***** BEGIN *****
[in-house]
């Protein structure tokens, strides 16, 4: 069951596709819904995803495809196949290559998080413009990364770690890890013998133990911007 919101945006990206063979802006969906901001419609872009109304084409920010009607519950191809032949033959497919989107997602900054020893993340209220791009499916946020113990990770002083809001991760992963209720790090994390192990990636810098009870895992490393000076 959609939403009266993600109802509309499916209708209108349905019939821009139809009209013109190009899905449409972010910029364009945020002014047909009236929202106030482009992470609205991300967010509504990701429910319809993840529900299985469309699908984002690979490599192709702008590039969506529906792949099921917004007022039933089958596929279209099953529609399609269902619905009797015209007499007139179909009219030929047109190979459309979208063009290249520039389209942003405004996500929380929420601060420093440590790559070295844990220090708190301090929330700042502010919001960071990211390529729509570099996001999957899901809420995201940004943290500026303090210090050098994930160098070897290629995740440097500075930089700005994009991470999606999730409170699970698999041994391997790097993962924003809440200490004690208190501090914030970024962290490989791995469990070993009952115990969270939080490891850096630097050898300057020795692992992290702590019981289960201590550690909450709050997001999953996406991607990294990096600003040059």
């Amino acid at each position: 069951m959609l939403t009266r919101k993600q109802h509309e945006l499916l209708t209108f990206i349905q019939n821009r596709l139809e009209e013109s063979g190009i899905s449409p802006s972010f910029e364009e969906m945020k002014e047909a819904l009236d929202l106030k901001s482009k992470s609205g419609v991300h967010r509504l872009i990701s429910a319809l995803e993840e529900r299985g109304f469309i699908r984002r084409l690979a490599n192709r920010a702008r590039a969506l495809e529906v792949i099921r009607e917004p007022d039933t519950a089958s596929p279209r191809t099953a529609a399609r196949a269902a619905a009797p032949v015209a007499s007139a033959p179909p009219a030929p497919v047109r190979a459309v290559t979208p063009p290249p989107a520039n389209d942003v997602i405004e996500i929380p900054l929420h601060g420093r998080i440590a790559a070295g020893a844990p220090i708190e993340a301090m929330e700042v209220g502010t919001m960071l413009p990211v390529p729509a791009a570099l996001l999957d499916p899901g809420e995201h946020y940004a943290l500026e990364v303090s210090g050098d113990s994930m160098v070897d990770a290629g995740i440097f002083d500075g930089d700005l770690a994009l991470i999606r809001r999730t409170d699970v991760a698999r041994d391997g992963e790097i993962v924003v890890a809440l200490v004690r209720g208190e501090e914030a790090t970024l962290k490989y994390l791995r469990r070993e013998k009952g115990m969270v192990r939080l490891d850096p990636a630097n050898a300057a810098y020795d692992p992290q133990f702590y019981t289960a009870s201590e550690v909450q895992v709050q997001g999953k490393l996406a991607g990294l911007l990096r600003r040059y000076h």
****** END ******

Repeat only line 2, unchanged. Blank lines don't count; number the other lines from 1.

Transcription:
């Protein structure tokens, strides 16, 4: 069951596709819904995803495809196949290559998080413009990364770690890890013998133990911007 919101945006990206063979802006969906901001419609872009109304084409920010009607519950191809032949033959497919989107997602900054020893993340209220791009499916946020113990990770002083809001991760992963209720790090994390192990990636810098009870895992490393000076 959609939403009266993600109802509309499916209708209108349905019939821009139809009209013109190009899905449409972010910029364009945020002014047909009236929202106030482009992470609205991300967010509504990701429910319809993840529900299985469309699908984002690979490599192709702008590039969506529906792949099921917004007022039933089958596929279209099953529609399609269902619905009797015209007499007139179909009219030929047109190979459309979208063009290249520039389209942003405004996500929380929420601060420093440590790559070295844990220090708190301090929330700042502010919001960071990211390529729509570099996001999957899901809420995201940004943290500026303090210090050098994930160098070897290629995740440097500075930089700005994009991470999606999730409170699970698999041994391997790097993962924003809440200490004690208190501090914030970024962290490989791995469990070993009952115990969270939080490891850096630097050898300057020795692992992290702590019981289960201590550690909450709050997001999953996406991607990294990096600003040059």